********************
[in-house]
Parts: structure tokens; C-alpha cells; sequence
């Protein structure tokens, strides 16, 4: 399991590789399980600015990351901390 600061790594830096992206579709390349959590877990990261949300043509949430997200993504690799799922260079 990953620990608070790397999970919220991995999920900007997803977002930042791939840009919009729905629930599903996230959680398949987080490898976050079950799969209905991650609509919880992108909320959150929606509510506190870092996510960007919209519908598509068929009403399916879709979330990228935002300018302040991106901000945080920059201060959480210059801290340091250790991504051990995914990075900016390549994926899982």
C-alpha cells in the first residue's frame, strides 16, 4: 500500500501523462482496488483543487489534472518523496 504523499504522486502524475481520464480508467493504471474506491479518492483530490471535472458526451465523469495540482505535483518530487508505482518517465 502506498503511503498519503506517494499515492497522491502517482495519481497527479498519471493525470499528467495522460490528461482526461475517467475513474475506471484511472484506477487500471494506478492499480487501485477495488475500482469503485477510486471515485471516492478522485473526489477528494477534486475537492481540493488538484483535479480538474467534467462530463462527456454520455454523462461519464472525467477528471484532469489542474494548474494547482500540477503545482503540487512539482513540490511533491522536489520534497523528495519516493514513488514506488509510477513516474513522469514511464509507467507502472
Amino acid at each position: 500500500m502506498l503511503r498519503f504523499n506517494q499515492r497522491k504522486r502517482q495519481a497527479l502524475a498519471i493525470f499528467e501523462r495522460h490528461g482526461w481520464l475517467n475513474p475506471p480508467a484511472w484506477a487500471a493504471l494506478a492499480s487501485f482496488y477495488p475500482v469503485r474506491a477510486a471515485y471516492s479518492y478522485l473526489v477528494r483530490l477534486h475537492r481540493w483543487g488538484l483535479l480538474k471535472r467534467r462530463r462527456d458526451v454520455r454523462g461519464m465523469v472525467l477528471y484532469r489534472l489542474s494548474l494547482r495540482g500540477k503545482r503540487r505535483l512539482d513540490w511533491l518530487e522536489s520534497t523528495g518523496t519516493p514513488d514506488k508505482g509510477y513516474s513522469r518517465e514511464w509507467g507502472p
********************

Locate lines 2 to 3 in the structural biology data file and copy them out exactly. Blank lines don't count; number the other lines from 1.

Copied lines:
Parts: structure tokens; C-alpha cells; sequence
């Protein structure tokens, strides 16, 4: 399991590789399980600015990351901390 600061790594830096992206579709390349959590877990990261949300043509949430997200993504690799799922260079 990953620990608070790397999970919220991995999920900007997803977002930042791939840009919009729905629930599903996230959680398949987080490898976050079950799969209905991650609509919880992108909320959150929606509510506190870092996510960007919209519908598509068929009403399916879709979330990228935002300018302040991106901000945080920059201060959480210059801290340091250790991504051990995914990075900016390549994926899982």